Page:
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Wayne State University’s Warrior Racing recently needed to machine a sheet of Nomex-honeycomb carbon fiber, a piece of a scratch-built custom steering wheel. It’s a bit of a challenge machining the stuff since it’s an extremely hard fiber suspended in a soft synthetic. After a few experiments, we ran everything at very low feed rates and ridiculous spindle speeds, which is a bit contrary to popular wisdom when machining hard materials.

Carbide is the cutter of choice, in the four-flute flavor, just like machining steel. The same goes for feed rates — right around 2.4 inches per minute seemed to be a sweet spot with a 5/8 in. end mill and maxed-out 3000 RPM spindle speed. Without a CNC system, the feed rate will be hard to match precisely, and there aren’t any chips whose colors can tell you to speed up or slow down.

Speaking of chips, the leftovers from machining carbon are nasty. Fiberglass and carbon weave are nasty enough, but this stuff is coated in epoxy and comes off in unbelievably thin spear-like flakes. The latex gloves the machinists wear are a must, as is a respirator and a vacuum to remove as much dust and as many flakes as possible. Even so, I managed to get a few wicked splinters when cleaning up the part edges. Oh — wash your hands before you use the bathroom afterward.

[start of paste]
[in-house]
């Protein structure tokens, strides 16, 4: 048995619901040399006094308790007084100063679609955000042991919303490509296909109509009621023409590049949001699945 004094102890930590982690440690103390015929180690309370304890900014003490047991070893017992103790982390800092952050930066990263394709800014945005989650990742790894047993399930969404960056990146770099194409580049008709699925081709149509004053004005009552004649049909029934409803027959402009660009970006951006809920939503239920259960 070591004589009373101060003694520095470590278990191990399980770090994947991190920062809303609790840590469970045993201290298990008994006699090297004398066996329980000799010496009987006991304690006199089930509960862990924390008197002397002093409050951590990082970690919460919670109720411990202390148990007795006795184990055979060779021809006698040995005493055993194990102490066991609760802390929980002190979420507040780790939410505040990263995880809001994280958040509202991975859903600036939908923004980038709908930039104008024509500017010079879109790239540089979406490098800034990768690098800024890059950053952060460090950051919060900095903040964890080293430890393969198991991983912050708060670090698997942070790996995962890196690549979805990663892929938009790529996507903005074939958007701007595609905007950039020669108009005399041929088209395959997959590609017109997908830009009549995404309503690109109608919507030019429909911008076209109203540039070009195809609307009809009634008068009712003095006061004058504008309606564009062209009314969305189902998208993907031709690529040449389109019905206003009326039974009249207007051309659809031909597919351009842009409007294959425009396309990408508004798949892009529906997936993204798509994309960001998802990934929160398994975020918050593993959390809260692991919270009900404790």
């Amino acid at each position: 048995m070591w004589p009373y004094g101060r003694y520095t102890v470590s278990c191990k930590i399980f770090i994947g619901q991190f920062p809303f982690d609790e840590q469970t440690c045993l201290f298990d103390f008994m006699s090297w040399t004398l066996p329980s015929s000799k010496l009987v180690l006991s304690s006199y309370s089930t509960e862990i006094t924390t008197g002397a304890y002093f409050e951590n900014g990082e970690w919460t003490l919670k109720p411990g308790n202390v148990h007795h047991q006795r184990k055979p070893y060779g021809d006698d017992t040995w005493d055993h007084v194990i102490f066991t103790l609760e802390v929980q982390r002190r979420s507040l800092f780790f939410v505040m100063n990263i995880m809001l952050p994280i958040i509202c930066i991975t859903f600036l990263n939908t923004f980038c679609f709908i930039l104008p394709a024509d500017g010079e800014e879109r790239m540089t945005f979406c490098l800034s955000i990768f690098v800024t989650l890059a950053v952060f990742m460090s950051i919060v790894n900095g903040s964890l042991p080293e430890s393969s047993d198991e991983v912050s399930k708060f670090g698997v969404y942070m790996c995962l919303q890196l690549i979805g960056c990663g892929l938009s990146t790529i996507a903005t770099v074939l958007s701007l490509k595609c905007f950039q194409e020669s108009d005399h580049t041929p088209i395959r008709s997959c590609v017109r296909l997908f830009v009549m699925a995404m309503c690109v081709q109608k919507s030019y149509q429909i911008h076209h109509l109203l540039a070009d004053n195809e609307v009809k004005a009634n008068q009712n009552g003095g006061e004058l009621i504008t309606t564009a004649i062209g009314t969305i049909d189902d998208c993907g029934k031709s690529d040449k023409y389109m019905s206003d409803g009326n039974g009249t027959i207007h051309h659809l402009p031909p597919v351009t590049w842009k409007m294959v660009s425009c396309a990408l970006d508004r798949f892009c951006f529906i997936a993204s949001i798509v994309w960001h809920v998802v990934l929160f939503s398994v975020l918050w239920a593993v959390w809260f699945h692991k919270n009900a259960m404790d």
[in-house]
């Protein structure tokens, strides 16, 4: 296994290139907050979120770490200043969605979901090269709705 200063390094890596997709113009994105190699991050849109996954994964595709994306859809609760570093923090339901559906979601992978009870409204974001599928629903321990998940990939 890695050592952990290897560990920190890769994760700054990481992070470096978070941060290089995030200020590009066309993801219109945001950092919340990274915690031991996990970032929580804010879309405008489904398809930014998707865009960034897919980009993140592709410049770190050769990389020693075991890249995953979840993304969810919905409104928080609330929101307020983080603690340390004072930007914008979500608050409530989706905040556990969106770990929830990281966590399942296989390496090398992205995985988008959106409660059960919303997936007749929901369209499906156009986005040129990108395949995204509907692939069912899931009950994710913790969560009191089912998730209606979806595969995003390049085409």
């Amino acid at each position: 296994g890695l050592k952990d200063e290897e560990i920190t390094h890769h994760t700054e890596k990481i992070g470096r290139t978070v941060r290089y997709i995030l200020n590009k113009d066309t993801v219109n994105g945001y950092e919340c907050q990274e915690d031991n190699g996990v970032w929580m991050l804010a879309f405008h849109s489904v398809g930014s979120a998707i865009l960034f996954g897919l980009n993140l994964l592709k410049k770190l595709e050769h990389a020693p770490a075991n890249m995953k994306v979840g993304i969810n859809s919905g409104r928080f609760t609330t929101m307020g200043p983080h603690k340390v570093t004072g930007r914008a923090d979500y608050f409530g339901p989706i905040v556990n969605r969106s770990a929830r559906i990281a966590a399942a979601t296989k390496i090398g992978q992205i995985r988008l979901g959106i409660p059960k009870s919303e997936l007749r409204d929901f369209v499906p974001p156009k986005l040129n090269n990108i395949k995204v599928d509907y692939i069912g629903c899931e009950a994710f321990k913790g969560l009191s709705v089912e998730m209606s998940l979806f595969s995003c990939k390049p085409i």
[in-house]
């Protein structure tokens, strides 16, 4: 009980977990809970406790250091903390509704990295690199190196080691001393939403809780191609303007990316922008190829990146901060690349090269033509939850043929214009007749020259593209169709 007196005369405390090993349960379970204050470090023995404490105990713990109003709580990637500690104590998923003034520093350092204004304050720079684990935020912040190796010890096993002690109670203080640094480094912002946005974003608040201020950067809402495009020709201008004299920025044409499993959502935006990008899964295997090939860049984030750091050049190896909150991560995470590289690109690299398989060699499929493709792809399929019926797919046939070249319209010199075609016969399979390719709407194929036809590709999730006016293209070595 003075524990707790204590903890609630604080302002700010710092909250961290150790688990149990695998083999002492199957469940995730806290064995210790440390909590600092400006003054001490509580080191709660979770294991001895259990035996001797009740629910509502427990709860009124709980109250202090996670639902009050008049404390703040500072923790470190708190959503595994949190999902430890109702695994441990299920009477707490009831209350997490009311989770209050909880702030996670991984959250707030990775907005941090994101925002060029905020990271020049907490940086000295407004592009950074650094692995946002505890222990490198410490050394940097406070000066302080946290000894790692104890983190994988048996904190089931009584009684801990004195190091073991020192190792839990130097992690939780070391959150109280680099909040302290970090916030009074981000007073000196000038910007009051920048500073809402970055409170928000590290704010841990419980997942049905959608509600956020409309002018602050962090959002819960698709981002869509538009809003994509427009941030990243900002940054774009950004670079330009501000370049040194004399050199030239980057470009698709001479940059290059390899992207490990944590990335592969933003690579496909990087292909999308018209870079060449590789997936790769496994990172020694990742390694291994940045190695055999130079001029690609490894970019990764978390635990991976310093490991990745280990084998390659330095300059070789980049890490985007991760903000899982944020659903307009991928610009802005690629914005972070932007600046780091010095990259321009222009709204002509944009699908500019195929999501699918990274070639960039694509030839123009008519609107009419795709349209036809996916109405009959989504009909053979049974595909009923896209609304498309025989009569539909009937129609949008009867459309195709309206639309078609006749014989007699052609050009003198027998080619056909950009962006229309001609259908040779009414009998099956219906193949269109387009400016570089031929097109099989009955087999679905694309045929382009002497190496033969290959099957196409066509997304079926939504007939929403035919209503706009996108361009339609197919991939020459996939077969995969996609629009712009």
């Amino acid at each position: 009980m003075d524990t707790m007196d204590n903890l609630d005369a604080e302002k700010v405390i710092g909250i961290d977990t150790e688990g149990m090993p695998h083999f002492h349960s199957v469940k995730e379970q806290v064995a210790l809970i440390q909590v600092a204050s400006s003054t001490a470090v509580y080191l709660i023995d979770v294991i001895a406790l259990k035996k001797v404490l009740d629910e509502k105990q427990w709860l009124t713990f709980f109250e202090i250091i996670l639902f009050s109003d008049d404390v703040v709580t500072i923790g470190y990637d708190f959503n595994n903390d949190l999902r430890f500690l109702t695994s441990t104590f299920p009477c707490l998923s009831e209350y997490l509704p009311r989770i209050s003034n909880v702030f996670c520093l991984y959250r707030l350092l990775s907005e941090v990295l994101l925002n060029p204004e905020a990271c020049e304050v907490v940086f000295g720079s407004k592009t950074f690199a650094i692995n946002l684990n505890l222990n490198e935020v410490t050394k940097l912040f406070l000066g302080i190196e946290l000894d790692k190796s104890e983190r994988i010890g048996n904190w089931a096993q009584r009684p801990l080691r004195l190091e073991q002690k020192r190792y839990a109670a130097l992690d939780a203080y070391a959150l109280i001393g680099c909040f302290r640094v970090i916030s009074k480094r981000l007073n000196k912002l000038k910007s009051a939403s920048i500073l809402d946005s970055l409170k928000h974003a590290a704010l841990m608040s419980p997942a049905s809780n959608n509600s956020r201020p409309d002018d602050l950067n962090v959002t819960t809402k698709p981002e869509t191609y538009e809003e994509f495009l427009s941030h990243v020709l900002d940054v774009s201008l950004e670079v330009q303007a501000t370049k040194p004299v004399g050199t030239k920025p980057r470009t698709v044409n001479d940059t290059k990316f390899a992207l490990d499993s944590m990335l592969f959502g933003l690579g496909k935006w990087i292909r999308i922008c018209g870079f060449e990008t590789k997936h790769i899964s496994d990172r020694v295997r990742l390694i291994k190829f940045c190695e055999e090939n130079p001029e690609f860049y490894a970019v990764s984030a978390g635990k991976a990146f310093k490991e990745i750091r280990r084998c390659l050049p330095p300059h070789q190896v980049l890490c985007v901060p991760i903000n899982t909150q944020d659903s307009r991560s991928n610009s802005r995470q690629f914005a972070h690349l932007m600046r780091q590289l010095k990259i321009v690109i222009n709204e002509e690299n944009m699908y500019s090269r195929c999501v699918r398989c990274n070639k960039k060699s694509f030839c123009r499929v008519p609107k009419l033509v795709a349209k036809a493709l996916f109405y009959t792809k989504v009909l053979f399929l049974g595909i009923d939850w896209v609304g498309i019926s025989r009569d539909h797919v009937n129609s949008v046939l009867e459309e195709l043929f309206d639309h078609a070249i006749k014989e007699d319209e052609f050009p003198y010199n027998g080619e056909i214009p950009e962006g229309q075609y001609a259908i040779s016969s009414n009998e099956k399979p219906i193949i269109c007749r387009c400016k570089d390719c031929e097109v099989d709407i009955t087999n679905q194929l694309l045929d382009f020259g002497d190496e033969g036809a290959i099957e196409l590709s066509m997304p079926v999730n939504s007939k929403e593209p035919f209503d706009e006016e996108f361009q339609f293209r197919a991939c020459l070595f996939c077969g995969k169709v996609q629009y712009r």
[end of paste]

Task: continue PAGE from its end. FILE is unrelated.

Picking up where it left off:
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8 Responses to Reader Tips: Machining Carbon Fiber

  1. Shopmonger says:

    YEAH gumming up is an issue, but carbon fiber is great…….
    The mast of my father boat is made of this and boy does that make the riggers happy……..

    65 feet of fiber……fun fun


  2. Mike47 says:

    Is this increasing or decreasing your carbon footprint?

  3. Mike P. says:

    I machined a few pieces of carbon-Torlon composite, and carbide tooling wears out FAST!

  4. Jaxx says:

    Always best to tape the gap between your gloves and your overalls with masking tape, dont know how you can bear it when sanding otherwise.

  5. Mag Machine says:

    You might try using water as a coolant and PCD index able tooling.
    This is industry standard for Aerospace composites.
    the Poly Crystalline Diamond cutters will last longer than carbide and the water will keep the epoxy from over heating in addition to keeping the dust down.
    if you are using CNC equipment you need to keep that dust away from your electronics! 🙂
    If your layup is other than vacuum infusion you may need to “cook” off the water before attempting a secondary bond.

    Food for thought. 🙂

  6. jimmy says:

    water jet is still the best for CF/Nomex honey comb.

  7. DocN says:

    “Is this increasing or decreasing your carbon footprint?”

    -Well, since it’s essentially sealing the fibers into an epoxy matrix, it’s a form of carbon sequestration. 🙂

    Bet’cha you didn’t think all those tuners and tweakers with carbon-fiber hoods and shift knobs were being all eco-friendly, did ya? 🙂


  8. Shopmonger says:

    Doc = Now that is awsome but so true…..until they crash because they have no idea what they are doing, then they release it into the hillside,

    ShopMonger (i;m still laughing that was awesome DoC)

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